All of which makes Return to Vikki sound much worse than it is. In point of fact, it’s a tightly-written, fast-moving piece, with well-developed minor characters and a tense, timed-to-the-second caper told in gritty, real-sounding prose — the sort of thing you’d expect from Gold Medal, and a fun way to pass an hour or two.
Don’t expect anything spectacular, but it’s pleasant to be reminded just how taut and enjoyable these two-bit paperbacks could be.
CRACK HOUSE. Cannon Films, 1989. Jim Brown, Anthony Geary, Richard Roundtree, Cher Butler, Angel Tompkins, Gregg Thomsen. Director: Michael Fischa.
This one isn’t for the faint of heart. Although the story takes place in Los Angeles, there’s little sunlight – real or metaphorical – in this surprisingly gripping exploitation film about rival gangs and the urban crack epidemic that gripped the nation in the late 1980s and early 1990s. The mood is somber, the performances better than one might expect, and the atmosphere is bleak. But make no mistake. Crack House is an exploitation film par excellence. It truly exploits the public’s dual fascination with how the other half lives and fears about the crack-related urban violence spreading out to suburban America.
The plot is an essentially a Romeo and Juliet inspired love story set against the backdrop of an increasingly drug infested neighborhood. Rick (Gregg Thomsen), a Hispanic high school student who has recently quit a gang, is in love with Melissa (Cher Butler), one of the few – if only – white girls in the neighborhood. Their trouble really begins when Rick ends up in jail, having taken part in the very gangland violence he swore he had given up.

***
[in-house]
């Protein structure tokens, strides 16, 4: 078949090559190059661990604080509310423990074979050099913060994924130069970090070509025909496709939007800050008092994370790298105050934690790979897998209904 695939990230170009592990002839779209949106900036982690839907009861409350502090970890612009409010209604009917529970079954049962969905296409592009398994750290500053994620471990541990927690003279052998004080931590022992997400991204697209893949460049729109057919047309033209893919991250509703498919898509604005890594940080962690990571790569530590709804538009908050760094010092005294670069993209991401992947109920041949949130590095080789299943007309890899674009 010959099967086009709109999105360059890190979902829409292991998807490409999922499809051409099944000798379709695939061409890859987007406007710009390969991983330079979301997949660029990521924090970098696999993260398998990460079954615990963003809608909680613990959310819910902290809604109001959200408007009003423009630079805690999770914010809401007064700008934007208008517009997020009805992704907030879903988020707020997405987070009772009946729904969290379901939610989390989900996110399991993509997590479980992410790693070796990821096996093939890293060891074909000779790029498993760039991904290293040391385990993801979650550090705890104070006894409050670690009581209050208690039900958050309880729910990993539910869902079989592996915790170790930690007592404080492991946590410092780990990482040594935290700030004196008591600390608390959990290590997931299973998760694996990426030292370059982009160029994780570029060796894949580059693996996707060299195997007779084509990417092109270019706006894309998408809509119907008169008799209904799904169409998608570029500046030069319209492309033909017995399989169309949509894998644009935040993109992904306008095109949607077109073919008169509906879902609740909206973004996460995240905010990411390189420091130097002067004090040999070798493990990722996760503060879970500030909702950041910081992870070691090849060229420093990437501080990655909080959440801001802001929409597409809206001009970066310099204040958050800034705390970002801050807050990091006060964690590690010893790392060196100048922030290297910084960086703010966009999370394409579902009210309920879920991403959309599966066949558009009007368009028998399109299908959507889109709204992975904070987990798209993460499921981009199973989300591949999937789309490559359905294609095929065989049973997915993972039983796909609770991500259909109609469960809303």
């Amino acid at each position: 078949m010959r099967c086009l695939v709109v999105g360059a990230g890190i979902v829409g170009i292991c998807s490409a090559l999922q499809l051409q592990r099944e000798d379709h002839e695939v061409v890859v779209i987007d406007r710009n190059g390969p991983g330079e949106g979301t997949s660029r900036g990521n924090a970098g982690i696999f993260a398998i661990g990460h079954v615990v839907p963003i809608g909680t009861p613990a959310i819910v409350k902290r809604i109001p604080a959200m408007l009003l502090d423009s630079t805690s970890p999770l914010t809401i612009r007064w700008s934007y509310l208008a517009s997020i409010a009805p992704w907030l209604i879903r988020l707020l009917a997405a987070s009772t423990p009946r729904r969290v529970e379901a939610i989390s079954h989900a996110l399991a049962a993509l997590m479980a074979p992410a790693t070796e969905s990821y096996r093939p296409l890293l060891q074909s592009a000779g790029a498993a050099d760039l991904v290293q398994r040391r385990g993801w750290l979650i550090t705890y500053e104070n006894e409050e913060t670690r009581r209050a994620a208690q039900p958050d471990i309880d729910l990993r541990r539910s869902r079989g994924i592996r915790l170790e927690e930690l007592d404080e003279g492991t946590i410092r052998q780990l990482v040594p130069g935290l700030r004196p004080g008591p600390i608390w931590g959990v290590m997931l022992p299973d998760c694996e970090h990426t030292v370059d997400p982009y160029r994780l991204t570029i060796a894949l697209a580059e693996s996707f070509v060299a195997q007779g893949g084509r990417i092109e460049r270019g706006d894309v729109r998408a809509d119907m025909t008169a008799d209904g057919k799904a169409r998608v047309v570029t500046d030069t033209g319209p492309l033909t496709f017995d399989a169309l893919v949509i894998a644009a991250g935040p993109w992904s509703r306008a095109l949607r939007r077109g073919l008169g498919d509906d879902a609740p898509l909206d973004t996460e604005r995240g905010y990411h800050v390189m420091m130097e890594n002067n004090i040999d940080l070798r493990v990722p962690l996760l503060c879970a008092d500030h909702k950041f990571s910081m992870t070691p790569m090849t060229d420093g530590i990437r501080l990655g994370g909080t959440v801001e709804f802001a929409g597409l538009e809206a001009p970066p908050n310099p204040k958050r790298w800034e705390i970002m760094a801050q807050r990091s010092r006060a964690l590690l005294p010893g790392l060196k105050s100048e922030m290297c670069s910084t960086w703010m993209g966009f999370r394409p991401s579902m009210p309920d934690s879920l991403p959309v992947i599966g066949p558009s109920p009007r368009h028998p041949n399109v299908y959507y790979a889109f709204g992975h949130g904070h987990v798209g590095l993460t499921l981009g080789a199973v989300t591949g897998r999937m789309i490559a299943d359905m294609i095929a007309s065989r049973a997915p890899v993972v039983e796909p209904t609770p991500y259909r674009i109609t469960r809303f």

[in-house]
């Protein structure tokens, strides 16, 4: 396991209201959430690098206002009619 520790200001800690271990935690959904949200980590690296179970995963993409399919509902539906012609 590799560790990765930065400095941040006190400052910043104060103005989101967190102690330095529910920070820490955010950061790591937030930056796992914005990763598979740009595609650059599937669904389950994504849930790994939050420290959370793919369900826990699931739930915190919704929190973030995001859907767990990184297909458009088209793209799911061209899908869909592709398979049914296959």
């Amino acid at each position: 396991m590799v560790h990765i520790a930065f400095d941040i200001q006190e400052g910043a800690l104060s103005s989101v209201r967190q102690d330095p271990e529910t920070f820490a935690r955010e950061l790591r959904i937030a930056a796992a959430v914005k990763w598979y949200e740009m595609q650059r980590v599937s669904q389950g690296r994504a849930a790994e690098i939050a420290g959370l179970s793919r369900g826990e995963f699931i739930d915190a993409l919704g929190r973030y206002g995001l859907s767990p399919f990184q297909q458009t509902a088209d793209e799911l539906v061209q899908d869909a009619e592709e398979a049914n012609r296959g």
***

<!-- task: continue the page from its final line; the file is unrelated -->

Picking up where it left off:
That leaves Melissa at the mercy of local street toughs and dealers. Things go from bad to worse for her as she ups her social cocaine habit to crack addiction.
Her spiral downward goes from bad to worse. She learns that one of her high school teachers (Anthony Geary) is involved in the crack trade. He is also a total sleaze and expects sexual favors from her.
But the heart of the action in this movie revolves around two blaxploitation giants. Richard Roundtree portrays Lieutenant Johnson, a LAPD cop determined to break the backs of the crack dealers infesting his city. His nemesis is the aptly named Steadman (Jim Brown), a cruel brute SOB who makes Melissa a virtual captive in his crack house.
If it weren’t for the presence of these two men who starred in many 1970s urban crime dramas, there’d honestly be no reason to watch Crack House. But with them in it, the movie actually does have something going for it. It is not fine cinema and it doesn’t have much artistic merit, but it hit all the buttons in terms of exploiting the public’s dual curiosity and revulsion when it came to the crack epidemic.
MINETTE WALTERS – The Ice-House. St. Martin’s, hardcover, 1992; paperback, 1993. First published in the UK by Macmillan, hardcover, 1992.
Minette Walters is an author new to me, and in 1992 at least, was new to everyone. I think her first novel is a most impressive debut.